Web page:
• The stall or the stairwell: This may sound inelegant but it serves as a practical solution where you can stretch those legs, breathe and meditate before your big speech. Just make sure you’re not on wires yet lest you want your audience to hear you breathing hard or practicing your speech.
  • Your breathing: You can actually do this anywhere. Just breathe slowly, even during your speech when you start getting nervous all over again.
  • Closed eyes: You can do this practically anywhere too as long as you don’t let your audience see you. By obliterating all those visual cues around you, you can focus your energy and help yourself calm down.
  • The lectern: With a lectern, you get to automatically  hide 2/3 of your body; you have a place where you can keep a copy of your speech or a photo that reminds you of happy times; and you feel like you’re actually in control. It definitely is a speaker’s armor so if you have access to it, you might as well use it.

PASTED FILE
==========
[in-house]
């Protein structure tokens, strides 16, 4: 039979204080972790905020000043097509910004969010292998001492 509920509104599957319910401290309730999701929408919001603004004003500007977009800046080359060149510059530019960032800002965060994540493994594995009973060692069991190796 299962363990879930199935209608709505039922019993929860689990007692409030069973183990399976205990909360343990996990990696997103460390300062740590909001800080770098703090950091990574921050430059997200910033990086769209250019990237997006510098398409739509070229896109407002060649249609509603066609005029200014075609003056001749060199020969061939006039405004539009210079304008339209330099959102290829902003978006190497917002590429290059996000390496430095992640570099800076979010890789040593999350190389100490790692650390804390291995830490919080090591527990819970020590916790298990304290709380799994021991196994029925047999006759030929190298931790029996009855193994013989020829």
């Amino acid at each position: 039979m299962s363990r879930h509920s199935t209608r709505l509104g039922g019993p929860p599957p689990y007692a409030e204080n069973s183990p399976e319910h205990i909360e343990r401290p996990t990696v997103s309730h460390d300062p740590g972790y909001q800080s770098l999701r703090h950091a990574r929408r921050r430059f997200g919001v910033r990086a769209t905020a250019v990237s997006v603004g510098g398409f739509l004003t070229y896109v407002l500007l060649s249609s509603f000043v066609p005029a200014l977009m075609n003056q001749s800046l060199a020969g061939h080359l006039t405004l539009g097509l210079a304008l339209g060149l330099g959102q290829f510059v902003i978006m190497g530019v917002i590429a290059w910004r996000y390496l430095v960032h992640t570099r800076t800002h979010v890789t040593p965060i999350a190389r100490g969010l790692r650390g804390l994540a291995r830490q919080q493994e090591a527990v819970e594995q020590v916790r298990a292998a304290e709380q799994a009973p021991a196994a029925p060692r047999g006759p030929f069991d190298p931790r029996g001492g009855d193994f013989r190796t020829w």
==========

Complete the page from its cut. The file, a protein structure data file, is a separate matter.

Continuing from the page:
• A smile: Smiling goes a long, long way. Physiologically, it signals your brain to relax and it actually helps you to feel good too. So smile when you can especially before and after your speech. It helps make the audience feel comfortable too.

For more insight on this matter, please head to:

Comfort zones for the nervous speaker: 5 places to go

Presentation Lessons from Whitney Houston

Whitney Houston died last Saturday at the young age of 48. We are all saddened by this especially her multitude of fans out there. I remember singing to her hit single I Will Always Love You when I was just a young kid and boy did she send goosebumps up and down my spine. Her voice was just so powerful I don’t think anyone today can match that. After all, Whitney remains to be the most awarded female artist of all time, with 415 awards under her belt. And ever after she passed, she will remain to be loved and cherished by her audience.

As a speker / presenter, we all have something to learn from Whitney Houston. What made her so magnetic and effective as a powerful singer? What can we do to achieve that kind of power in our own field?  If you want to stand out as a presenter or speaker, there is something you need to learn from Whitney Houston.